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privilege are not terminated. Rejoice, therefore, O'yê who Jove the gospel! The fields are ripe för tlie harvest; - be animated with the thought: but“ the barvest is great, and the Jabourers few." Let your exertions, therefore, be redoubled; and while ye pray the Lord of the harvest to send in faithful labourers, do ye act up to the spirit of the prayer, and devote your thoughts, your words, your actions, and your property to the glorious work!

In submitting the following sketch to public observation, I wish it to be understood, as by no ineans opposing those in. stitutions which already exist of this kind. They are, in many respects, excellent; but, perhaps, a more popular and general

plan may be adopted.

There are, I think, none who have visited the streets of London in the evening, who can, for a moment, doubt its ne. cessity or importance. An effectual blow, aimed at prostitution, would be directed against one of the strong holds of Satan. It is a vortex which ingulphs multitudes of both sexes ; it is the prolific parent of every other sin, - drunkenness, theft, robbery, nurder; it is the shrine at which are daily iminolated the dearest interests of thousands, - health, property, and happiness ; — every kind of individual, social, and domestic comfort. Othen, fellow-Christians, let us direct our attention to the subject with that zeal and persevering exertion which its magoitude and importance demand.!

The institution to be under the conduct of females of respecta. bility, possessed of suitable talents and undoubted piery.

Situations should be provided for their reception. Retired spots would be desirable ; and buildings of a suitable size and kind are frequently to be met with in seciuded villages, which are unoccus pied, becanse too large for persons of moderate income, and too old-fashioned and tasteless for persons of large property.

Some intelligent and respectable ladies in London, would, per. haps, devote a certain time each day to receive applications from the unfortunates. It would be necessary that a house be provided where such applicants could be lodged for a night or two, till re. moved tự the permanent residence.

As many of these distressed women would never perhaps hear of such a design; or if they heard of it casually, remain ignorant of its nature, and of the place or places where they may apply, it would be necessary ulico to issue short and judicious advertisements,

which should catch attentiou and facilitate applications. As an indiscriminate inixture of female penitents would be attended with much inconvenience, it would be advisable to have different situations for different classes ; such, probably, as these :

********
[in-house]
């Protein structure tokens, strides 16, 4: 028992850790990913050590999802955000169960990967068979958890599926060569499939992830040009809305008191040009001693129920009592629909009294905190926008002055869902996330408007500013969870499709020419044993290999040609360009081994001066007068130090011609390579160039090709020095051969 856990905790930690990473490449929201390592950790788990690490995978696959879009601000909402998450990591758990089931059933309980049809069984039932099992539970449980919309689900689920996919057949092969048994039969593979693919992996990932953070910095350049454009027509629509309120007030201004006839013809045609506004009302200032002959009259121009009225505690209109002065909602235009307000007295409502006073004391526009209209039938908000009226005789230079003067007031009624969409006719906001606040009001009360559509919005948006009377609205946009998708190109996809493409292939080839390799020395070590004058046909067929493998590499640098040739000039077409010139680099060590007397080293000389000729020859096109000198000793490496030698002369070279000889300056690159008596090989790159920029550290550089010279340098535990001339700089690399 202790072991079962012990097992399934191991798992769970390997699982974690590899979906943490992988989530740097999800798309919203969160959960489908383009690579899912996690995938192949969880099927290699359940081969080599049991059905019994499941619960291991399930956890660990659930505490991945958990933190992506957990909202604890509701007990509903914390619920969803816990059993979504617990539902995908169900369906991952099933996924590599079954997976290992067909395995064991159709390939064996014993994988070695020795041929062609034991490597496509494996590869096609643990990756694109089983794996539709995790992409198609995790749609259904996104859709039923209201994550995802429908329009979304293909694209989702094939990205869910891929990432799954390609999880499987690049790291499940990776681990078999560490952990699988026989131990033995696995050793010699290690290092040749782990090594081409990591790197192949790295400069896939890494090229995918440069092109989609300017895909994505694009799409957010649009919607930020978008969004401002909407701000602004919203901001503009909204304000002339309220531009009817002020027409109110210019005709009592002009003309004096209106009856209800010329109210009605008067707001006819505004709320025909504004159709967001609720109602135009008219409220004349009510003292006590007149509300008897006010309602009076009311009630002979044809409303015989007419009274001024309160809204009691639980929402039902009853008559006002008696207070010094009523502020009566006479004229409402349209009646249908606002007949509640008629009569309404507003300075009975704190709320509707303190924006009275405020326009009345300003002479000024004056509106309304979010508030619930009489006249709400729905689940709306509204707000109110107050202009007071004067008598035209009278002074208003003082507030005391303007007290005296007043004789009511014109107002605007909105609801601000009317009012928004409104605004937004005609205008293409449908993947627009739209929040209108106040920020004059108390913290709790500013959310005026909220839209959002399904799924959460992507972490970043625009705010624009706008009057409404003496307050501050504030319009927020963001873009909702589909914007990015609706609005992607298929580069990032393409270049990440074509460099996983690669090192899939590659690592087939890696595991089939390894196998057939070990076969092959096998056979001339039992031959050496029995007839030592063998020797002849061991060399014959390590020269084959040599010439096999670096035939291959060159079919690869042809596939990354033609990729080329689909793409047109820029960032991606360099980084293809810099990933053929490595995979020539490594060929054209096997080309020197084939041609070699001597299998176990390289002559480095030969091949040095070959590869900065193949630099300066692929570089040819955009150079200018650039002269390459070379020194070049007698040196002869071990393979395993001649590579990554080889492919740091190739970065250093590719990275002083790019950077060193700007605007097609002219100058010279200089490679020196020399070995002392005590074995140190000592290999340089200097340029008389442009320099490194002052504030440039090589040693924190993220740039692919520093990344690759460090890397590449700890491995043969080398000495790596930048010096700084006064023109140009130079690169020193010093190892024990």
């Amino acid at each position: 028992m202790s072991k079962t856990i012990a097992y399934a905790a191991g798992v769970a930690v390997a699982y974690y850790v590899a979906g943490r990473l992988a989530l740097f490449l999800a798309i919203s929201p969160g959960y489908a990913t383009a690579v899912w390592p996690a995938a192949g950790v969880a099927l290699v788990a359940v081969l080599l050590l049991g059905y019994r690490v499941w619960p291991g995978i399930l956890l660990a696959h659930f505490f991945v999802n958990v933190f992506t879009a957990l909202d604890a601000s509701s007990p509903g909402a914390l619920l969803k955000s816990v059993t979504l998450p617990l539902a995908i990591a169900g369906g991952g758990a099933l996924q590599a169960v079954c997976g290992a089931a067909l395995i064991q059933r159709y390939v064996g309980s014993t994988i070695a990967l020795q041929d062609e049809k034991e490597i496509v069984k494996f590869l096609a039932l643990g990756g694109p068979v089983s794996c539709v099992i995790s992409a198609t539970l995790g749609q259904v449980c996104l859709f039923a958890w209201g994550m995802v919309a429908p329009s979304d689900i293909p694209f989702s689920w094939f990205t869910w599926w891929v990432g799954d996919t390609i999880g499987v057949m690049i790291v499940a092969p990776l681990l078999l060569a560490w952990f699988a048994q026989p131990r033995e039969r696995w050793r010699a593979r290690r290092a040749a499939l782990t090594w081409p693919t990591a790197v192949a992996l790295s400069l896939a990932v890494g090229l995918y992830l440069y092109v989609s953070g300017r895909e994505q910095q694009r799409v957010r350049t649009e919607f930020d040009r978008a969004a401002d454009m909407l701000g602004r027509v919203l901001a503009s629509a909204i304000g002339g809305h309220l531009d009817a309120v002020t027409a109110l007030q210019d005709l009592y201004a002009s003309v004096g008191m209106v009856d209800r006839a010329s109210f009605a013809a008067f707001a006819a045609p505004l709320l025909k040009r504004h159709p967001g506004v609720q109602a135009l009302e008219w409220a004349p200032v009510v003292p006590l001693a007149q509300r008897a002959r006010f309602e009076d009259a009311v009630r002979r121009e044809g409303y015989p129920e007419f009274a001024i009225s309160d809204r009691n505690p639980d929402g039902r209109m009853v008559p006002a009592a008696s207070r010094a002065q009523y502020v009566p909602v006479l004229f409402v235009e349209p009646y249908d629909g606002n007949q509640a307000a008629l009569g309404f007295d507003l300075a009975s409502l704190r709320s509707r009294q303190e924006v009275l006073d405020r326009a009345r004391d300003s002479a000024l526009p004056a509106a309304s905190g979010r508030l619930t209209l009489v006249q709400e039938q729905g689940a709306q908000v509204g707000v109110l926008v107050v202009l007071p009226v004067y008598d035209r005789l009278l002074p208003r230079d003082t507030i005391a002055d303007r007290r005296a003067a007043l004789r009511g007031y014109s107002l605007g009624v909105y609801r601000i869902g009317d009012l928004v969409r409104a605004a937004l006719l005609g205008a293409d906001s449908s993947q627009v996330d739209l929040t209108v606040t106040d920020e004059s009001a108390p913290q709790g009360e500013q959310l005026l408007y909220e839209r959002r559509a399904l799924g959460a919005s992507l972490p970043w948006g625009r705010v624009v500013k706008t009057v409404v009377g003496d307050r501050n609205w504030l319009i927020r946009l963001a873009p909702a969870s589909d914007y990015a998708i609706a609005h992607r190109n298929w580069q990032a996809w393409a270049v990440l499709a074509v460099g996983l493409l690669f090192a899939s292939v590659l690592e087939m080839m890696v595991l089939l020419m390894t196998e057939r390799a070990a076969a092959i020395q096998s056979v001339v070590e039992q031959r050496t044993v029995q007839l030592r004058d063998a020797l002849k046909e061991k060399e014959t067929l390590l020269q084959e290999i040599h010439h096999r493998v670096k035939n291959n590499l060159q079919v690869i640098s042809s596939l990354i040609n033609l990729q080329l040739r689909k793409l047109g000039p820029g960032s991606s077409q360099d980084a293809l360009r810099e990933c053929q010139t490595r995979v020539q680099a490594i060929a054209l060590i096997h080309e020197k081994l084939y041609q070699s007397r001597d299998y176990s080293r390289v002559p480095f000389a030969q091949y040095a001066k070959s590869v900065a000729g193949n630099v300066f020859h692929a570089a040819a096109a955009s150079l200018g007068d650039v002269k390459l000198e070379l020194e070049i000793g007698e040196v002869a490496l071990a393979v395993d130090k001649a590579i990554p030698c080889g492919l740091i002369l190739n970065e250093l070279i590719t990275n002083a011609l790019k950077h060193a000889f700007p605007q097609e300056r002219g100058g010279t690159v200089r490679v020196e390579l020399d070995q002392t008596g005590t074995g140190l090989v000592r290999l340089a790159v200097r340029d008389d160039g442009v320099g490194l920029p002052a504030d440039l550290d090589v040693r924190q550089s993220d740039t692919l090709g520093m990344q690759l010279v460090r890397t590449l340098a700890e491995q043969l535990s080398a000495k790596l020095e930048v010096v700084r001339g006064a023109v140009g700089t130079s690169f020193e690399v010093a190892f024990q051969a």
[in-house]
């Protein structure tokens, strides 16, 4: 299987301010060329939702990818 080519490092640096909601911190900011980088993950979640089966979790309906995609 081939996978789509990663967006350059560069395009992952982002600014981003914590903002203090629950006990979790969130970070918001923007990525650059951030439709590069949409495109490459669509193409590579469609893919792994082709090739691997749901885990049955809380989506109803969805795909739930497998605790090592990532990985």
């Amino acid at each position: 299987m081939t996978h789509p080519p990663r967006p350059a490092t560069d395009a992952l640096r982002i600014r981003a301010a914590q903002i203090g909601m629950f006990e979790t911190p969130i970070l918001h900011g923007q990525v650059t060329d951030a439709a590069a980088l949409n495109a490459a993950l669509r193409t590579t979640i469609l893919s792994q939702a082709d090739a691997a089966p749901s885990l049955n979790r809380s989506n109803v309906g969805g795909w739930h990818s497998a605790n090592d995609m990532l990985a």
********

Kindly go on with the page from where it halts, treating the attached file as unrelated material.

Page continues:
1. Women who occupied the station of servants. These inight be employed in such a way as would qualify them again for the station Hey were accustomed io fill; and, it is presumed, that, after a sufficient probation, ng family, well disposed to the cause of Christianity, would refuse to take them.

II. Women who may have been the daughters of sensible tradese men, or of respectable people in low circumstances, who had never been at service, and whose education, though confined, had been of a higher kind than the first class ; these might be qualified to fill the station of superior servants, assistants to milliners, or shopwomen.

III. Women who, having received a superior education, are fit to superintend the education of young ladies, whether in public seminaries, or by private tuition, or to become companions to ladies of forte.ne. Such may be perfected in the knowledge of geography, French, &c. the arts of drawing, music, and finer kinds of work. which, in their unhappy situation, they may have neglected or

forgotten. All other qualifications, however, will be but so many snares to vice, if the principles of morality and the sacred obligations of Christianity are not, by every possible means, interwoven with all the parts of the institution. This would be therefore the grand concern of the superintendants. Every ihing would depend, under the divine blessing, on their quitlifications, on the regulations formed, and on the strict enforcement of those regulations. Whatever would tend to render their situation comfortable and happy. By whatever mode vice may be made to appear in all its deformity, and the religion of Jesus in all its beauty and loveliness, it should be adopted.

C

EXTRACT FROM THE LATE REV. R. ERSKINE.

Dear Sir,

To the Editor. In consequence of the pleasure and profit I have frequently derived

from the perusal of the following passages in Mr. R. Erskine's Sermon on Jeremiah xxx. 21, I feel urged to request that you will favour it with a place in your useful Miscellany; and, I' trust, many of your Readers will, under the divine blessing, enjoy similar advantage with

A WELLWISHER.

yours, &c.

“Hence see the duty of all that hear the gospel, and what the Lord is calling you to this day: it is even this, that your heart be engaged to approach unto him, whose heart was engaged to approach unto God in your room; that so, approaching heartily unto Christ, you may approach contidently to God in him; for there is no approaching to God but by taking Christ by the way. O then, let your hearts be engaged to approach unto Christ! This is the very design of all that we have been saying, even to engage your hearts to the Son of God. And, 0 Sirs, what, in all the world, will engage your hearts, if the engaged heart of Christ do it not?

He is come here this day to court your hearts; - the very heart of a Saviour is come down to court the heart of a sioner; and to court you with this argument, That his heart is so much upon you, that he engaged his heart to approach unto God in your room. Altay with the Devil's logic :-" May be it was not for me that Christ engaged, nor for me that he approached unto God; for there is but a select number, that were selected from eternity, for whom he engaged and approached." In order to shut this objection out of the way, let me tell you, Man, “ That secret things belong to God; but to us the things that are revealed.” Let an infinitely wise God answer for bris own decrees as well as lre can; but you dare not be answerable to God for meddling with them; and you meddle too far, if the thoughts thereof discourage you from coming to Christ this day. Will it be a good answer for you, before the bar of God," Lord, I thought, perhaps, I was not elected; and, therefore, my heart could never be engaged to Christ? What answer can you expect from God, but the like of this, “Wretch that thou art, had you not my revealed will to be a rule of your duty ? - and did not I reveal, that, upon the peril of damnation, you was to close with my Christ?

and what had you to do with my secret decreeHow durst you attempt to be wise above what is written? Who but the Devil could suggest that to your heart, that you was not an elect?